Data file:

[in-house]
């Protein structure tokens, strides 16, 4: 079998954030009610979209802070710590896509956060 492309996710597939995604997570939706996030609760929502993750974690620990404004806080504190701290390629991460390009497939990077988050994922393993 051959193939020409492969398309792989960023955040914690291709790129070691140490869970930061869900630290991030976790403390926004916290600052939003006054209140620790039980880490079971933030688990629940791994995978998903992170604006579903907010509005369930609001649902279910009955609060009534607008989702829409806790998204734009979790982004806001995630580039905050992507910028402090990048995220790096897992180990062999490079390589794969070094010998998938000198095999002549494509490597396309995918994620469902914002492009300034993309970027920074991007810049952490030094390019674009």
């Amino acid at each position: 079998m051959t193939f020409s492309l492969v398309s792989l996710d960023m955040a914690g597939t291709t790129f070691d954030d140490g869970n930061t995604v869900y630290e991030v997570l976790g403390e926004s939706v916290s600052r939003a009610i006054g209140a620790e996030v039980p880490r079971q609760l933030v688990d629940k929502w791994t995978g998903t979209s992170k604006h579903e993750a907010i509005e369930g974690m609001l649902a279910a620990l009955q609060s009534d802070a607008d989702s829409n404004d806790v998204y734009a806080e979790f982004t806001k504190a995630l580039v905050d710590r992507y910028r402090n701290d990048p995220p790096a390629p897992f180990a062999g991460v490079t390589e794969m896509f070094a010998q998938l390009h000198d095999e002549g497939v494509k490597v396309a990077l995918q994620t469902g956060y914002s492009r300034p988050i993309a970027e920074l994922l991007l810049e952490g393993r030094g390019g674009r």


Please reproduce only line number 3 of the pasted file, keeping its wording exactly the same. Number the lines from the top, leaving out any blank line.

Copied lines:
């Amino acid at each position: 079998m051959t193939f020409s492309l492969v398309s792989l996710d960023m955040a914690g597939t291709t790129f070691d954030d140490g869970n930061t995604v869900y630290e991030v997570l976790g403390e926004s939706v916290s600052r939003a009610i006054g209140a620790e996030v039980p880490r079971q609760l933030v688990d629940k929502w791994t995978g998903t979209s992170k604006h579903e993750a907010i509005e369930g974690m609001l649902a279910a620990l009955q609060s009534d802070a607008d989702s829409n404004d806790v998204y734009a806080e979790f982004t806001k504190a995630l580039v905050d710590r992507y910028r402090n701290d990048p995220p790096a390629p897992f180990a062999g991460v490079t390589e794969m896509f070094a010998q998938l390009h000198d095999e002549g497939v494509k490597v396309a990077l995918q994620t469902g956060y914002s492009r300034p988050i993309a970027e920074l994922l991007l810049e952490g393993r030094g390019g674009r």